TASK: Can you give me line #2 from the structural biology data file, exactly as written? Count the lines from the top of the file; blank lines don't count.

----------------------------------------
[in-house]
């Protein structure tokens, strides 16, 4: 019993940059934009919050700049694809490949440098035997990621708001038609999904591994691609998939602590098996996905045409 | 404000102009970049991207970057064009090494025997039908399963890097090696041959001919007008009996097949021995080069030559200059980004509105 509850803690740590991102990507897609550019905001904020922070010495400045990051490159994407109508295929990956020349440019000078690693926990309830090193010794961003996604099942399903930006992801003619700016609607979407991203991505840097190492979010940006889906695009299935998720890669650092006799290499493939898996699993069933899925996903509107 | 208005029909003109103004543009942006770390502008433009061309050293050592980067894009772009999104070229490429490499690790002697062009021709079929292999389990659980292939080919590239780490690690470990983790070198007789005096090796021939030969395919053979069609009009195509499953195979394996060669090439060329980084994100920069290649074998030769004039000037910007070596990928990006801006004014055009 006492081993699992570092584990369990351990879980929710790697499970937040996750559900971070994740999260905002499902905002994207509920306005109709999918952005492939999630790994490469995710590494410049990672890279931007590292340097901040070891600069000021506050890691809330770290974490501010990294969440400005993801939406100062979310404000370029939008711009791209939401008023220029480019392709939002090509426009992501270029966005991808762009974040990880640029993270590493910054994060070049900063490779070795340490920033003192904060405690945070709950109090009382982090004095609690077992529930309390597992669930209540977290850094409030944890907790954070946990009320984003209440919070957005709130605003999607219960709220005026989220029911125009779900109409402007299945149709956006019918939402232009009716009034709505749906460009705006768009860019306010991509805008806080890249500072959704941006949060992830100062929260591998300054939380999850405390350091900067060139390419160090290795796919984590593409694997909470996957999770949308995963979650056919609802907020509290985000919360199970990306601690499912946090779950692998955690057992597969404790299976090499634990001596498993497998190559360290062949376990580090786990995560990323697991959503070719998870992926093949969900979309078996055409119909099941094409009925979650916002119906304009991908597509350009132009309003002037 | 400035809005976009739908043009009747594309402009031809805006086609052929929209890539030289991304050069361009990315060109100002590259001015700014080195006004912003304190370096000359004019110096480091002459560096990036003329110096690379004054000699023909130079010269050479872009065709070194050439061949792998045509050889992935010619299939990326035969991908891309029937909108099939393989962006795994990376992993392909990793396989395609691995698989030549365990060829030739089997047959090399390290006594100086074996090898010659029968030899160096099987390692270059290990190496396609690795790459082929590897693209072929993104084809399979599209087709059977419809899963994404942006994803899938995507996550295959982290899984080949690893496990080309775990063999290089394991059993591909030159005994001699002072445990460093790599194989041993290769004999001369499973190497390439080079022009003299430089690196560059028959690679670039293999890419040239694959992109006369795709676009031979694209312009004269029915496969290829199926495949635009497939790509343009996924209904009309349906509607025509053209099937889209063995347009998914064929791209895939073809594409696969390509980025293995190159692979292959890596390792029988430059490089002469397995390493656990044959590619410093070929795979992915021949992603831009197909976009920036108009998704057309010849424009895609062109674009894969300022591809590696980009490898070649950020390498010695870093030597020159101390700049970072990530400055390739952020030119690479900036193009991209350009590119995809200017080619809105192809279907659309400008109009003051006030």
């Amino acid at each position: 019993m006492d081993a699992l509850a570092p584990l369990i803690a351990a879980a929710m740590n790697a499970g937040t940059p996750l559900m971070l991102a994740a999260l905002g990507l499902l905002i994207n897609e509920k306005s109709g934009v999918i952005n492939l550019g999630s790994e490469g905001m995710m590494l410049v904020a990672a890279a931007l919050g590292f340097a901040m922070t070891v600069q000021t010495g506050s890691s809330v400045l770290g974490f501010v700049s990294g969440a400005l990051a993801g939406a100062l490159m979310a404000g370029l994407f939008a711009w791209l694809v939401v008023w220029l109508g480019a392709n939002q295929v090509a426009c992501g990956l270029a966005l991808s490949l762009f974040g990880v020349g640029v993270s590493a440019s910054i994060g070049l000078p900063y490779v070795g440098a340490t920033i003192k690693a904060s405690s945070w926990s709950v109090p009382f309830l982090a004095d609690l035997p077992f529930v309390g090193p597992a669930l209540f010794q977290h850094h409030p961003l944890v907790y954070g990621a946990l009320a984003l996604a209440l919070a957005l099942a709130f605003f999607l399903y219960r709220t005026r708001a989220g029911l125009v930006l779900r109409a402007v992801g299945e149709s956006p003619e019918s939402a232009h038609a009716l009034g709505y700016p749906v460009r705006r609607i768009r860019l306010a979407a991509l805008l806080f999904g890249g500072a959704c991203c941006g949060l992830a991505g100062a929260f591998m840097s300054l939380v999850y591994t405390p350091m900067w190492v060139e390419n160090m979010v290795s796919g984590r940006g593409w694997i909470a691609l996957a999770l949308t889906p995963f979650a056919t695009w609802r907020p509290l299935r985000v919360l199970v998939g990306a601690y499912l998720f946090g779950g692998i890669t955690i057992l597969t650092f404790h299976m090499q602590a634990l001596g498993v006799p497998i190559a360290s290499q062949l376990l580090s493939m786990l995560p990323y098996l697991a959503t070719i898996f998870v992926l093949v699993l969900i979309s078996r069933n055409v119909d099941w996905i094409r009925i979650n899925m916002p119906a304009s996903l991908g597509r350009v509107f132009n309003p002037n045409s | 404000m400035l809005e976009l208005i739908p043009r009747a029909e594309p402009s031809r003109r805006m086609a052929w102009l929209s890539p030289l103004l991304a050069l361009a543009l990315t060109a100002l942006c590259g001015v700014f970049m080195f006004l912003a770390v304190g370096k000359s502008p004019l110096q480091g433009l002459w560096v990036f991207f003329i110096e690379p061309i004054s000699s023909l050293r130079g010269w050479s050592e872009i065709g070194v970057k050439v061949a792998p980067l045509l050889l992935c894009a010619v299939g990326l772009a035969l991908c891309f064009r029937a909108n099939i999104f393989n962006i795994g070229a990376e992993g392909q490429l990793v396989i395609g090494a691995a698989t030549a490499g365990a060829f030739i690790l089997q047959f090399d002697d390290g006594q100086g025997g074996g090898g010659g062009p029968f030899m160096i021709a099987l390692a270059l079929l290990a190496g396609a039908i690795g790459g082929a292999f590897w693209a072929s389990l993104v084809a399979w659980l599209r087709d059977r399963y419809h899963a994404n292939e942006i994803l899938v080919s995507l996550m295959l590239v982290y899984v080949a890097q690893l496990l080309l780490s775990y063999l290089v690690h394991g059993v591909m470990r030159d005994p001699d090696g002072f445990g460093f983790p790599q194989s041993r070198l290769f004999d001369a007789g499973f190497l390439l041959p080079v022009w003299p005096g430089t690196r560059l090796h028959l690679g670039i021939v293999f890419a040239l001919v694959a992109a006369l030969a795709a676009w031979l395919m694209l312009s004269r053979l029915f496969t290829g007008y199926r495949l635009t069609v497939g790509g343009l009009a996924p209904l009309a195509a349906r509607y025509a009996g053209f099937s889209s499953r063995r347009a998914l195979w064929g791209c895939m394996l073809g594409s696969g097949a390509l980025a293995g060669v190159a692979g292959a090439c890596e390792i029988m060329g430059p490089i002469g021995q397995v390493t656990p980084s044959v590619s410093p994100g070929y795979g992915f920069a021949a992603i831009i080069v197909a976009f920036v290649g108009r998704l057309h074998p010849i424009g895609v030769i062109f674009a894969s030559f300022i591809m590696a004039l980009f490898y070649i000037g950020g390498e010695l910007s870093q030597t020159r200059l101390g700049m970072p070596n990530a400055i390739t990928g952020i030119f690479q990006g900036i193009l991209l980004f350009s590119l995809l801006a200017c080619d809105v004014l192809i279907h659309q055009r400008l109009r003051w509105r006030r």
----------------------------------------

């Protein structure tokens, strides 16, 4: 019993940059934009919050700049694809490949440098035997990621708001038609999904591994691609998939602590098996996905045409 | 404000102009970049991207970057064009090494025997039908399963890097090696041959001919007008009996097949021995080069030559200059980004509105 509850803690740590991102990507897609550019905001904020922070010495400045990051490159994407109508295929990956020349440019000078690693926990309830090193010794961003996604099942399903930006992801003619700016609607979407991203991505840097190492979010940006889906695009299935998720890669650092006799290499493939898996699993069933899925996903509107 | 208005029909003109103004543009942006770390502008433009061309050293050592980067894009772009999104070229490429490499690790002697062009021709079929292999389990659980292939080919590239780490690690470990983790070198007789005096090796021939030969395919053979069609009009195509499953195979394996060669090439060329980084994100920069290649074998030769004039000037910007070596990928990006801006004014055009 006492081993699992570092584990369990351990879980929710790697499970937040996750559900971070994740999260905002499902905002994207509920306005109709999918952005492939999630790994490469995710590494410049990672890279931007590292340097901040070891600069000021506050890691809330770290974490501010990294969440400005993801939406100062979310404000370029939008711009791209939401008023220029480019392709939002090509426009992501270029966005991808762009974040990880640029993270590493910054994060070049900063490779070795340490920033003192904060405690945070709950109090009382982090004095609690077992529930309390597992669930209540977290850094409030944890907790954070946990009320984003209440919070957005709130605003999607219960709220005026989220029911125009779900109409402007299945149709956006019918939402232009009716009034709505749906460009705006768009860019306010991509805008806080890249500072959704941006949060992830100062929260591998300054939380999850405390350091900067060139390419160090290795796919984590593409694997909470996957999770949308995963979650056919609802907020509290985000919360199970990306601690499912946090779950692998955690057992597969404790299976090499634990001596498993497998190559360290062949376990580090786990995560990323697991959503070719998870992926093949969900979309078996055409119909099941094409009925979650916002119906304009991908597509350009132009309003002037 | 400035809005976009739908043009009747594309402009031809805006086609052929929209890539030289991304050069361009990315060109100002590259001015700014080195006004912003304190370096000359004019110096480091002459560096990036003329110096690379004054000699023909130079010269050479872009065709070194050439061949792998045509050889992935010619299939990326035969991908891309029937909108099939393989962006795994990376992993392909990793396989395609691995698989030549365990060829030739089997047959090399390290006594100086074996090898010659029968030899160096099987390692270059290990190496396609690795790459082929590897693209072929993104084809399979599209087709059977419809899963994404942006994803899938995507996550295959982290899984080949690893496990080309775990063999290089394991059993591909030159005994001699002072445990460093790599194989041993290769004999001369499973190497390439080079022009003299430089690196560059028959690679670039293999890419040239694959992109006369795709676009031979694209312009004269029915496969290829199926495949635009497939790509343009996924209904009309349906509607025509053209099937889209063995347009998914064929791209895939073809594409696969390509980025293995190159692979292959890596390792029988430059490089002469397995390493656990044959590619410093070929795979992915021949992603831009197909976009920036108009998704057309010849424009895609062109674009894969300022591809590696980009490898070649950020390498010695870093030597020159101390700049970072990530400055390739952020030119690479900036193009991209350009590119995809200017080619809105192809279907659309400008109009003051006030």